Did I mention the official International Studies / IB document my son must have left on the kitchen table at 4:00 a.m.? The one indicating the selection of remaining Latvian 17-year old’s in need of lodging, and just the usual – rides to/from the high school, breakfast, lunch, dinner, and whatever else we do as a family?
Uh-huh. My son is as subtle as a brick. I guess the UnBudget discussions haven’t been sinking in as well as I thought. Or perhaps he knows his mother all too well for her own good. Soft heart, softer brain? Well it must be bad, she (I) is (am) talking about herself (myself) in the third person!!
And thus, a part of the short-lived but rather loud discussion in the car this morning, as in “It’s tough enough paying for the two of us. How do I feed another teenager, and three meals a day?”
Then my kid was sullen. And I felt guilty. You know. Big time guilty. My displaced anger, and still frustrated that I haven’t been able to dig out after so many years. A phone call later to the head of the international program, and I was in full possession of the realization that if the closet was good enough for a 19-year old from France for a month, it should be good enough for a 17-year old Latvian boy with a bass guitar who likes “psychedelic music” and reading. (The foreign student’s own description.)
Further frank discussion informed the head of the program that making it to the airport is beyond my physical capacities at present. Apparently, that’s not an issue. The aforementioned Latvian (and Chinese) teens will be met by a number of adults (already identified), and can be put on the right trains to get to the targeted neighborhoods. In other words, within a half mile of my laundry-infested, chaotic, teen-friendly, multilingual home.
I’m not dead, but I must be certifiable
Perfect parenting? Uh, NOT.
Perfect insanity? Oh yes. It’s my best event! Single parent guilt, even after all these years? My second best event. Olympian, even – and what better time for that?
So here’s how this will play out. Or not. If my son is willing to foot the bill from the puny savings account (that I’ve put money into since he was six) – in order to cover this boy’s food for two weeks, then call me crazy, but my daily plate of crazy will overflow to the tune of another young man to worry over, make lunches for, feed in the morning, feed at night, and who will probably be a great kid. And overworked Art Boy and Brain Drain Mother of Same will be as gracious and welcoming to our guest as possible.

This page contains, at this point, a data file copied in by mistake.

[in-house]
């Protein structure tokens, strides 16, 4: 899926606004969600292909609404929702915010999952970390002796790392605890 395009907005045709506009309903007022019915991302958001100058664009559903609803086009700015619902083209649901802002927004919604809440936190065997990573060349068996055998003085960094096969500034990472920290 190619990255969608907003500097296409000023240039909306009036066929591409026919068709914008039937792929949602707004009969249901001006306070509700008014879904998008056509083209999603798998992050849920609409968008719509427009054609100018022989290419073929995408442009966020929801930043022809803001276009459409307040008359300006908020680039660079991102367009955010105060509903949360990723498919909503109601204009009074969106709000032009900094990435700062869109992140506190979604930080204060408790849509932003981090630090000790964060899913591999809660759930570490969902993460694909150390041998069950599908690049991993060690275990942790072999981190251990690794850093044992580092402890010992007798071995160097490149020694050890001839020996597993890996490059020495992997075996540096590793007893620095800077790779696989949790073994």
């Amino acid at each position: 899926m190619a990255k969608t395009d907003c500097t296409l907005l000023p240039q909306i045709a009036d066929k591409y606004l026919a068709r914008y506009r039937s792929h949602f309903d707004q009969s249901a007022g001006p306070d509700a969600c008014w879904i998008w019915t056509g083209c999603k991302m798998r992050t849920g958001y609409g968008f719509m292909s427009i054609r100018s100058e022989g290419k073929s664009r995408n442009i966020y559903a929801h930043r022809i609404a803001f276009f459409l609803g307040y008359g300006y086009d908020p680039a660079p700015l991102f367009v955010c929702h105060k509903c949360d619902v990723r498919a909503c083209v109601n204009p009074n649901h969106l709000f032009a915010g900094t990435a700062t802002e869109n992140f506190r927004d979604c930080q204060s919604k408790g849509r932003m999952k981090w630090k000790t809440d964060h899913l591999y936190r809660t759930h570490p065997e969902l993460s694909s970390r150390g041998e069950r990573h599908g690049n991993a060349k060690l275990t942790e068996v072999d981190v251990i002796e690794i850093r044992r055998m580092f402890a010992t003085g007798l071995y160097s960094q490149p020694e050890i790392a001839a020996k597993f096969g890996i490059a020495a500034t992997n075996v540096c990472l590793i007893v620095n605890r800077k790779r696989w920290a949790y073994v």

In other words, if my son wants this and picks up the tab, then yes, I have more work, and another temporary teen. And did I mention that this young man arrives in a week?
International travel, cultural exchange, and the real world
I admit, I must be nuts. But the fact is, I believe in international travel for kids. The more we can explore the world and other cultures, learn other languages and open our minds to new ways of thinking, the better off we will all be. I traveled to France at 15, living with a family in a tiny farmhouse in the middle of Normandy. I shared a room with three other girls, which didn’t matter a damn. And then I lived with a family in the South of France. It was an extraordinary experience. Life-altering.
I traveled again at 16, throughout Eastern Europe – and I wasn’t kidding when I said it’s marvelous. I tramped through Russia and Poland, Czechoslovakia and what was then East Germany. It was a mysterious, gorgeous, and culturally symphonic part of the world. I was welcomed into tiny spaces by warm hearts, absorbed language and appreciation of my own roots from the vantage point of strangers as well as families, often of very modest circumstances.
My elder has a bit of the same wanderlust, and found a way to live overseas without putting me further into debt when he traveled to Brittany, France, two years ago. He lived with a host family while attending French high school for a few months, as part of a public school program.
This would be an incredible experience for this foreign student, and of course, for my kid. And as atypical as we are (and we are), in a way, perhaps that would serve this young man and my son, both.
Another time travel note
I am proud of my 16-year old for wanting to do this, and a little surprised. Our lives are anything but simple. But this must feel like a safe and loving household all the same, if he wants to open our doors to another kid, from another country.
The fact that my elder son is actually planning to fly home for five days during the same time period (his spring break) will make things more exhausting, more expensive, and more wild – all round. But it will be a helluva couple of weeks – for all of them. And me, too.
So, it’s really up to my younger son now. If he’ll forfeit the dollars, then call me crazy, but I’ll push aside the stack of bills to make room for more life at the kitchen table.
And meanwhile, I’ll keep you, um, posted. Someone needs to know when and where to send the men in white coats. For me.